At the end of the month of Tishrei, congregations around the world will read Parshas Bereishis, which is first portion in the cycle of Torah readings and filled with teachings relevant for a new year.

This parsha contains the first command issued by Hashem – the command for Adam not to eat from the Tree of Knowledge. According to the Midrash[1], the ban was only for three hours, until the commencement of the first Shabbos. Unfortunately, even for this short time, Adam could not restrain himself.

How could Adam, who was created by G-d himself[2], and heard the command directly from Hashem, not hold back for even this short time?

The answer is: the yetzer hara (evil inclination). The job of the yetzer hara is to make a person stumble and transgress Hashem’s commandments. He argues, he entices, and he tricks – all to cause a Jew to violate one of the Torah’s laws. When the mitzvah is greater or particularly important at a specific time, then the yetzer hara works harder.[3]

According to Chassidus, each neshama has certain mitzvos that have a greater connection to that neshama’s mission on earth.[4] Therefore, the yetzer hara makes those mitzvos more difficult for that person to perform. In addition, Chazal says, “Whenever a person is greater than a colleague, his yetzer hara is greater than he is.”[5]

From these explanations, it is easy to see why Adam faltered and ate from the Tree of Knowledge. Adam was so great, made by the hands of Hashem, Himself, so his yetzer hara was uniquely powerful. Even more so, the prohibition against eating from the tree had great importance and far-reaching consequences that would be suffered by Adam and all of his descendants; therefore, the yetzer hara, under the guise of the serpent, worked doubly hard to cause him to falter.[6]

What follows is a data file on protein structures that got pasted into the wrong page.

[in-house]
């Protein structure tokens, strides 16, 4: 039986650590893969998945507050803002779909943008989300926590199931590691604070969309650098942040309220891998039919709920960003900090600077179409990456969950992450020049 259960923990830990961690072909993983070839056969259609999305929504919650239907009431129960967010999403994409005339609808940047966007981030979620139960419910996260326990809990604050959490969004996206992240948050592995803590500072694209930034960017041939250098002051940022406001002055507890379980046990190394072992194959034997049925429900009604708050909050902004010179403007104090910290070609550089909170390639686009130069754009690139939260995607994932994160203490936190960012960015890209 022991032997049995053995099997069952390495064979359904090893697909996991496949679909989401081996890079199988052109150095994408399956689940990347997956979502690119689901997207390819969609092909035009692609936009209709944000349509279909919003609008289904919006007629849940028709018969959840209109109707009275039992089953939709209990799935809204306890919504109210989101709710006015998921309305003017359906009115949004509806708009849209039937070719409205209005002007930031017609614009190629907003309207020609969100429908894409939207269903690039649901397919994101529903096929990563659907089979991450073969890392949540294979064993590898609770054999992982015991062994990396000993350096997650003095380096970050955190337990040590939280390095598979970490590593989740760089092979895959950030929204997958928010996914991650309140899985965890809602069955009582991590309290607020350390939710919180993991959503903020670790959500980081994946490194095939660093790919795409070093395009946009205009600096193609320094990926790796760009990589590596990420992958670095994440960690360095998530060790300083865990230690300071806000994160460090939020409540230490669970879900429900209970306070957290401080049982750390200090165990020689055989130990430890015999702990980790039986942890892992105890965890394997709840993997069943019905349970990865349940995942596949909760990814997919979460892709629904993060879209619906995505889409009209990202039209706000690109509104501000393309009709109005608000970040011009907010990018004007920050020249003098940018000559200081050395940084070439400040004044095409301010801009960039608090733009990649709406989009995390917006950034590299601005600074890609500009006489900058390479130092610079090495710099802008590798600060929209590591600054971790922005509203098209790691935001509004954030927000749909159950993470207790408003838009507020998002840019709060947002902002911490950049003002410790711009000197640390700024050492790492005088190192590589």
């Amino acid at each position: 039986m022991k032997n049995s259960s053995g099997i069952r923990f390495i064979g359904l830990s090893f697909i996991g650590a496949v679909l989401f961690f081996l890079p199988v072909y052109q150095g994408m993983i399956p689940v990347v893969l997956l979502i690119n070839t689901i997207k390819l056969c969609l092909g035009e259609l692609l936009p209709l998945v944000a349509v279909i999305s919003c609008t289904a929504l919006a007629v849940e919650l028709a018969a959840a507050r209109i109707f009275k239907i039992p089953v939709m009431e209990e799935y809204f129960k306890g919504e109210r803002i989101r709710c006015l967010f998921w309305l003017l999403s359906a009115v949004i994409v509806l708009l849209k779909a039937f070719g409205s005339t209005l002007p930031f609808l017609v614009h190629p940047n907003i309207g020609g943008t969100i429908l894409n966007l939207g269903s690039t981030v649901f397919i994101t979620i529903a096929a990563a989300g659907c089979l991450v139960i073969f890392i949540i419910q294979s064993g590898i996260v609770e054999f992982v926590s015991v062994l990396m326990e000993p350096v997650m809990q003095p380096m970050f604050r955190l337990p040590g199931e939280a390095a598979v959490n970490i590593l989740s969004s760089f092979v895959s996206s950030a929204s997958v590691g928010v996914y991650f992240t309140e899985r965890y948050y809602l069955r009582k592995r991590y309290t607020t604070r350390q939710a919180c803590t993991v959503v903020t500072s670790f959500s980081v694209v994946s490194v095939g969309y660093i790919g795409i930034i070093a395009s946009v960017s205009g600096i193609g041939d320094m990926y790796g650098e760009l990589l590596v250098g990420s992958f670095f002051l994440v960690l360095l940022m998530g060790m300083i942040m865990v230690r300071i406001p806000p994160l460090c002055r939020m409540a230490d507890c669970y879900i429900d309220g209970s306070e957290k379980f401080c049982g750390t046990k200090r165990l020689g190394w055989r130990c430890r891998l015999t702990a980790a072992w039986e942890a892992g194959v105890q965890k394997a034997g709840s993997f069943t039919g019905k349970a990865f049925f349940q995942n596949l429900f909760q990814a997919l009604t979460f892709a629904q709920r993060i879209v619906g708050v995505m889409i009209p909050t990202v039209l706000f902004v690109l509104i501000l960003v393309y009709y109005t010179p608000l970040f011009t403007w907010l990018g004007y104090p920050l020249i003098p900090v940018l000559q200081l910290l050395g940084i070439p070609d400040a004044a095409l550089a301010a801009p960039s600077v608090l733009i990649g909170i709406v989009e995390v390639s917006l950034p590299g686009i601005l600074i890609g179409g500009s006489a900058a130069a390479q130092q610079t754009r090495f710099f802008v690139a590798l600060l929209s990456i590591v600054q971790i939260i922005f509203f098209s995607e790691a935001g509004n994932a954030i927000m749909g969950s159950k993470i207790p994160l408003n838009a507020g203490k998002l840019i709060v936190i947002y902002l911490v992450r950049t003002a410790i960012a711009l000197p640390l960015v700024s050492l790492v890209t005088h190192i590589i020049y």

There is a teaching from the Baal HaTanya that the yetzer hara is best overcome when two friends join forces. Each person has his own nefesh habahamis (instinctual soul) that is concerned only with itself. But each person also has a nefesh haElokis (G-dly soul) that is concerned with the welfare of his friend. When you band together with a friend who is genuinely concerned about your growth in Torah and mitzvos, you have TWO G-dly souls, which can jointly battle the yetzer hara and come out on top.

May we all be blessed with a partner to help us overcome our yetzer hara and together may we be successful in fulfilling Hashem’s commandments and bring the final redemption imminently!

Adapted from Likkutei Sichos, Simchas Torah, 5723

[1]. Bereishis Rabbah 21:7. Also commentary of the Sifsei Cohen to this Torah reading, and the explanations given in Likkutei Torah, at the beginning of Parshas Kedoshim.

[2]. Bereishis Rabbah 24:5.

[3]. Sanhedrin 97a. See also Likkutei Dibburim, Vol. I, Sichas Yud-Tes Kislev, 5693, sec. 5 (Eng. Vol. I, p. 35).

[4]. Tanya, Iggeres HaKodesh, Epistle 7;Kuntres Yud-Beis Tammuz, 5708 (Sefer HaMaamarim 5708, p. 240ff); Sefer HaSichos 5700, Sichos Shushan Purim.

[5]. Sukkah 52a.

[6]. See Zohar, Vol. I, p. 35b; Pirkei d’Rabbi Eliezer, ch. 13.